Asian and Asian American students show solidarity with African-Americans on campus


S. Moon Cassinelli, graduate student in English, leads a discussion on how recent events in Ferguson relate to the Asian American community. The event was held on Tuesday evening at the Asian American House.

By Darrah Perryman

Asian and Asian American graduate students hosted a discussion in light of the non-indictment of Darren Wilson, the police officer who killed Michael Brown, an unarmed African American teenager in August 2014 in Ferguson, Missouri. 

The discussion was held at the Asian American Cultural Center on Tuesday from 6 to 8 p.m. and welcomed students from diverse backgrounds on campus.

The grand jury announced on Nov. 24 that Wilson would not face a trial and the incident ignited protests and outrage across the nation. S. Moon Cassinelli, graduate student in LAS, began the planning process for the discussion over fall break in response to the national reactions that followed the grand jury decision.

“I wanted there to be other spaces for other groups to talk about this,” Cassinelli said. “So I decided to reach out to other graduate students in different departments who I know do research and are interested in these issues. I wanted to think about how to get together and create a space where we can talk about how as non-black people of color we can help support movements like

Black Lives Matter.”

Cassinelli said it was a group effort from graduate students to bring the discussion together. The discussion fostered smaller conversations with break out questions, summoning interactions between undergraduate and graduate students from different departments and majors. 

“I came to the event in part because black lives matter, and I wanted to be part of an event that was continuing that momentum, particularly here on campus,” said Durell Callier, graduate student in Education. “I also came because … I wanted to show solidarity with peers and friends who are also showing solidarity with this movement.”

The event emphasized the need for solidarity and students shared their perspectives on how to take action against what they feel are injustices in the legal system.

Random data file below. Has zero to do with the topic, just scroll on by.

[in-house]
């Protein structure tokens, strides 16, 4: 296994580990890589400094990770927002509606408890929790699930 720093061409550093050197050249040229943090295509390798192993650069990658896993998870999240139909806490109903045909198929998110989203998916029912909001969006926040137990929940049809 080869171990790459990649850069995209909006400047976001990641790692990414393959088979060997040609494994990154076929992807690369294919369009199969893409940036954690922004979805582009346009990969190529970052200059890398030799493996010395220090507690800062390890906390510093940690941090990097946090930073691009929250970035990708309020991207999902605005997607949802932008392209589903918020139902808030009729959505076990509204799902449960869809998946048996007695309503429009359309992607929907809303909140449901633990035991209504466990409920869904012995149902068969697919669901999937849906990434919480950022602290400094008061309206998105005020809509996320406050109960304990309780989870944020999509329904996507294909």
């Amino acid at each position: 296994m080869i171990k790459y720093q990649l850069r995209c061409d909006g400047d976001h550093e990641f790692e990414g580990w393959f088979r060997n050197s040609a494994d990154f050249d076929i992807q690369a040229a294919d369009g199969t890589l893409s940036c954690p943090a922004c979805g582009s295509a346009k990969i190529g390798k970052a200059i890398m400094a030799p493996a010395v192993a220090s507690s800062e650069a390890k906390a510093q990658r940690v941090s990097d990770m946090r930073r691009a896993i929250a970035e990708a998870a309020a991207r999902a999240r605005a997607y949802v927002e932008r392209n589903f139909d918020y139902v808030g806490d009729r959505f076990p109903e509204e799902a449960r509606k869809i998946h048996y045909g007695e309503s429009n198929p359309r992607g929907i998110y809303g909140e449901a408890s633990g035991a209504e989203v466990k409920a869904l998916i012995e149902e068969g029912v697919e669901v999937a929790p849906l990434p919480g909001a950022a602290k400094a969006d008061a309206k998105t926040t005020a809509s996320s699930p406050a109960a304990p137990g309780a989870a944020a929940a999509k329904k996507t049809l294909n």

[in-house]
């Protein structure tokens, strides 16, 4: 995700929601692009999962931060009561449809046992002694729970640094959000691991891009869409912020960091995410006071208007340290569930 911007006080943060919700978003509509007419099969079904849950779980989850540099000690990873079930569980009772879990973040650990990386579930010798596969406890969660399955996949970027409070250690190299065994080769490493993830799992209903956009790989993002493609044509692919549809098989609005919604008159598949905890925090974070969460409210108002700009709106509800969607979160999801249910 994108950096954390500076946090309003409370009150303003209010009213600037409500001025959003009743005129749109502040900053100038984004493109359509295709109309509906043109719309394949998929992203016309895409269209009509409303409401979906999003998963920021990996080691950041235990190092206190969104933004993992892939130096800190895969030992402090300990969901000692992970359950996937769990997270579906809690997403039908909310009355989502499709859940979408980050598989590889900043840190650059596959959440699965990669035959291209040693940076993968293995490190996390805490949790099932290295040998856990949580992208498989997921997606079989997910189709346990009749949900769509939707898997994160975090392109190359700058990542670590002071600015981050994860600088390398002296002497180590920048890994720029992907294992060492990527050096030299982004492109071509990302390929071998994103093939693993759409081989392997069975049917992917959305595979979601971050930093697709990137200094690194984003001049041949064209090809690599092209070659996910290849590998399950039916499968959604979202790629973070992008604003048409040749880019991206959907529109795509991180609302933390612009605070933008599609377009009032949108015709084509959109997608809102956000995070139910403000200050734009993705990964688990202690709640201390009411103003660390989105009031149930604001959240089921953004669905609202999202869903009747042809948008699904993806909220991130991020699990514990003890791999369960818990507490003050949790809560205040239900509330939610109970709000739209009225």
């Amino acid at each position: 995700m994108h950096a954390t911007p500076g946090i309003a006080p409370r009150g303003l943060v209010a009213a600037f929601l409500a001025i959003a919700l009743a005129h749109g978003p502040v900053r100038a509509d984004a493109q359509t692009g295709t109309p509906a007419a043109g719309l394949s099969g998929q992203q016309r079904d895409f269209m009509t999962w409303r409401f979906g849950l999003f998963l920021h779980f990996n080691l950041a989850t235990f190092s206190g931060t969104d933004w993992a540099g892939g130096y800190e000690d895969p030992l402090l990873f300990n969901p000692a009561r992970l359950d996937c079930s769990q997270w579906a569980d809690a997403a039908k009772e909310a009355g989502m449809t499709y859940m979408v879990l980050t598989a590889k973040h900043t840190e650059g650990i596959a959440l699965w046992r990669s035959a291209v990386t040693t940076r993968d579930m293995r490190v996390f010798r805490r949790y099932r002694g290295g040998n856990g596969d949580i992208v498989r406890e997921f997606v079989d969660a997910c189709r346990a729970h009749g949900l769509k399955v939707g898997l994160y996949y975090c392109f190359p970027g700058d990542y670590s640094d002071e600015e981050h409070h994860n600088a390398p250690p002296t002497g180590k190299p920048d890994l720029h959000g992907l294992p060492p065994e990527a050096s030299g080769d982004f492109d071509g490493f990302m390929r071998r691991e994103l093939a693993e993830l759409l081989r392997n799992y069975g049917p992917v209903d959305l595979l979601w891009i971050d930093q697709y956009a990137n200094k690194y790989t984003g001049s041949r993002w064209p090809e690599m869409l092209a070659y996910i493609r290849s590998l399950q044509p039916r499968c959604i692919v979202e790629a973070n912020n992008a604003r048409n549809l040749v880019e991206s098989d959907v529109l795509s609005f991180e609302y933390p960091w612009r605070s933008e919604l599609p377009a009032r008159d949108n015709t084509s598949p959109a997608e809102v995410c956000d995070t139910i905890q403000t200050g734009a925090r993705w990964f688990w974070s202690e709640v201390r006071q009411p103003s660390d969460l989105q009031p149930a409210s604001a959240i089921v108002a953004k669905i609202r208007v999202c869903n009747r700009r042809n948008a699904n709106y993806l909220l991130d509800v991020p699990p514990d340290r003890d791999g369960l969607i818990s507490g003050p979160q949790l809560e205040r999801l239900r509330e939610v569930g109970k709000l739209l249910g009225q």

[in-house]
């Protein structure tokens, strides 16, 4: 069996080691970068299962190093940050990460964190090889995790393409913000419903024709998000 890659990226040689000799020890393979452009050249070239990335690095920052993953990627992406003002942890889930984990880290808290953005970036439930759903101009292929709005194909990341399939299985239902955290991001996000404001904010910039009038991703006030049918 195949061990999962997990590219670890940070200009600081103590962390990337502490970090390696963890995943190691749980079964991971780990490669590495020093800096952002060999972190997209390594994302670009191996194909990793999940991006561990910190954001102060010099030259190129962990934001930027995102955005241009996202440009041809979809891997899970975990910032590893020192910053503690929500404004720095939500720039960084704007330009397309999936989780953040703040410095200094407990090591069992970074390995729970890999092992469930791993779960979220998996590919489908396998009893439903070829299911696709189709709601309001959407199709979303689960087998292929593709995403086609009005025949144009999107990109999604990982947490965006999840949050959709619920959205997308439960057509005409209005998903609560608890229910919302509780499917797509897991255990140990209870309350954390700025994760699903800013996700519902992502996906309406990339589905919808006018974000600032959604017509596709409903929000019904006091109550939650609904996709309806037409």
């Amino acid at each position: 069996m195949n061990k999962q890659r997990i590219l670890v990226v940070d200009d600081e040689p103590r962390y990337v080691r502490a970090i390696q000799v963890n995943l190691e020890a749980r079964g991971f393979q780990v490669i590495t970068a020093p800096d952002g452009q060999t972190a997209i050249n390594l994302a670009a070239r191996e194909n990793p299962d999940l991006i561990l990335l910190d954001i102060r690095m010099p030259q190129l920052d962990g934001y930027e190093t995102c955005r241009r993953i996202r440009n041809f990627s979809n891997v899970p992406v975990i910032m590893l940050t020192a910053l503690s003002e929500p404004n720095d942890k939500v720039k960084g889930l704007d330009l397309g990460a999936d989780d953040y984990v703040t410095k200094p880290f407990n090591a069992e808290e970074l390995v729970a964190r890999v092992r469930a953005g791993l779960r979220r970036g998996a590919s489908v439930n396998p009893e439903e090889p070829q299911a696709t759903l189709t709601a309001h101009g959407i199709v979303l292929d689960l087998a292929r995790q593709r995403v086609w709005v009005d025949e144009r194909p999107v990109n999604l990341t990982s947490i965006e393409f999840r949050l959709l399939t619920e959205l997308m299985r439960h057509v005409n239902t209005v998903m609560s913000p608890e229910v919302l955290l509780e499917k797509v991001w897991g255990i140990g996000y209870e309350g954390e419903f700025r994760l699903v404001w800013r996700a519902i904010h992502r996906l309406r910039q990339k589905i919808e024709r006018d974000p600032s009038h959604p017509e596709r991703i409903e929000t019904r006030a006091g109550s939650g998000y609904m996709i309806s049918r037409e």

“I see this space not just as a space to come together but also as a space of healing in some way,” said Merin Thomas, graduate student in LAS. “Communication heals and knowing that you’re not alone heals. I came for solidarity, for community and to check out what other people were thinking.”

At the heart of the discussion were the killings of Brown, Eric Garner, and other African-Americans, but things like Project 500 and the decrease in the African-American population at the University were also articulated throughout the intimate room. 

In addition, the discussion brought up themes that Asian and Asian American communities face on campus and the stereotypes that follow different minority groups. These conversations highlighted Asian and Asian American history, as well as the powerful way that history connects us. 

“Shared histories of violence is one way to connect groups of color, but it doesn’t have to be the only way,” Cassinelli said. “It can be about relationships to education, it could be across class lines or labor lines or gender issues.” 

Ideas on how to support the African-American community and the Black Lives Matter movement surfaced through the room, bringing new leaders and voices to the forefront of the discussion.

Cassinelli emphasized the importance of standing with other ethnic groups in order to bring about change. 

”Something that social activists tend to say is that being in solidarity means supporting those who are at the center of the struggle,” Cassinelli said. “It’s about thinking about our experiences on campus and thinking about how we can support the movements that are happening nationally and locally.”

Darrah can be reached at [email protected]